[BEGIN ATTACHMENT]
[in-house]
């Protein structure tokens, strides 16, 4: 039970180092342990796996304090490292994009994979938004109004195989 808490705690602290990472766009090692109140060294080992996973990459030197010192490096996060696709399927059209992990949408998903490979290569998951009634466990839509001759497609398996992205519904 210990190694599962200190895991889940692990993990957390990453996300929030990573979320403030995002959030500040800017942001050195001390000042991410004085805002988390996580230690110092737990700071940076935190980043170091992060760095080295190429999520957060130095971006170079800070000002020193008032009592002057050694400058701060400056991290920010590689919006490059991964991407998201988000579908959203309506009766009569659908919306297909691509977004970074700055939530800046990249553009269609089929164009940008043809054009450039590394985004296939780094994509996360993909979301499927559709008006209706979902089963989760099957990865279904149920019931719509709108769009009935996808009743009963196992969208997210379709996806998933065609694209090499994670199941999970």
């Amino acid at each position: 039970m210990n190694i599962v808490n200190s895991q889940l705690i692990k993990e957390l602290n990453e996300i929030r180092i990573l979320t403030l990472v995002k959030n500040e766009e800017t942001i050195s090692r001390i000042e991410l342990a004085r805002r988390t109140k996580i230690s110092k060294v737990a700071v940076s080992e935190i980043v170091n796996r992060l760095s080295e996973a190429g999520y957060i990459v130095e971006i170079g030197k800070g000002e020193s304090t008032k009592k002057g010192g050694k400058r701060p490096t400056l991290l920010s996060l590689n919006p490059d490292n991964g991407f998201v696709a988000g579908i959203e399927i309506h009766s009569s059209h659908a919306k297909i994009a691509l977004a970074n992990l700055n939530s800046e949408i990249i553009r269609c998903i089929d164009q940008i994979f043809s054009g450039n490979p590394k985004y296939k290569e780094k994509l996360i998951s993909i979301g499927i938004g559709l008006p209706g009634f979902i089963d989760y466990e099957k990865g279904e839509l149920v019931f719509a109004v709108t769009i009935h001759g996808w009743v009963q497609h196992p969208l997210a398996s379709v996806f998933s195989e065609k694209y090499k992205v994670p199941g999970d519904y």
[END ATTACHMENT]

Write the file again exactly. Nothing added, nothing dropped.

[in-house]
């Protein structure tokens, strides 16, 4: 039970180092342990796996304090490292994009994979938004109004195989 808490705690602290990472766009090692109140060294080992996973990459030197010192490096996060696709399927059209992990949408998903490979290569998951009634466990839509001759497609398996992205519904 210990190694599962200190895991889940692990993990957390990453996300929030990573979320403030995002959030500040800017942001050195001390000042991410004085805002988390996580230690110092737990700071940076935190980043170091992060760095080295190429999520957060130095971006170079800070000002020193008032009592002057050694400058701060400056991290920010590689919006490059991964991407998201988000579908959203309506009766009569659908919306297909691509977004970074700055939530800046990249553009269609089929164009940008043809054009450039590394985004296939780094994509996360993909979301499927559709008006209706979902089963989760099957990865279904149920019931719509709108769009009935996808009743009963196992969208997210379709996806998933065609694209090499994670199941999970």
């Amino acid at each position: 039970m210990n190694i599962v808490n200190s895991q889940l705690i692990k993990e957390l602290n990453e996300i929030r180092i990573l979320t403030l990472v995002k959030n500040e766009e800017t942001i050195s090692r001390i000042e991410l342990a004085r805002r988390t109140k996580i230690s110092k060294v737990a700071v940076s080992e935190i980043v170091n796996r992060l760095s080295e996973a190429g999520y957060i990459v130095e971006i170079g030197k800070g000002e020193s304090t008032k009592k002057g010192g050694k400058r701060p490096t400056l991290l920010s996060l590689n919006p490059d490292n991964g991407f998201v696709a988000g579908i959203e399927i309506h009766s009569s059209h659908a919306k297909i994009a691509l977004a970074n992990l700055n939530s800046e949408i990249i553009r269609c998903i089929d164009q940008i994979f043809s054009g450039n490979p590394k985004y296939k290569e780094k994509l996360i998951s993909i979301g499927i938004g559709l008006p209706g009634f979902i089963d989760y466990e099957k990865g279904e839509l149920v019931f719509a109004v709108t769009i009935h001759g996808w009743v009963q497609h196992p969208l997210a398996s379709v996806f998933s195989e065609k694209y090499k992205v994670p199941g999970d519904y």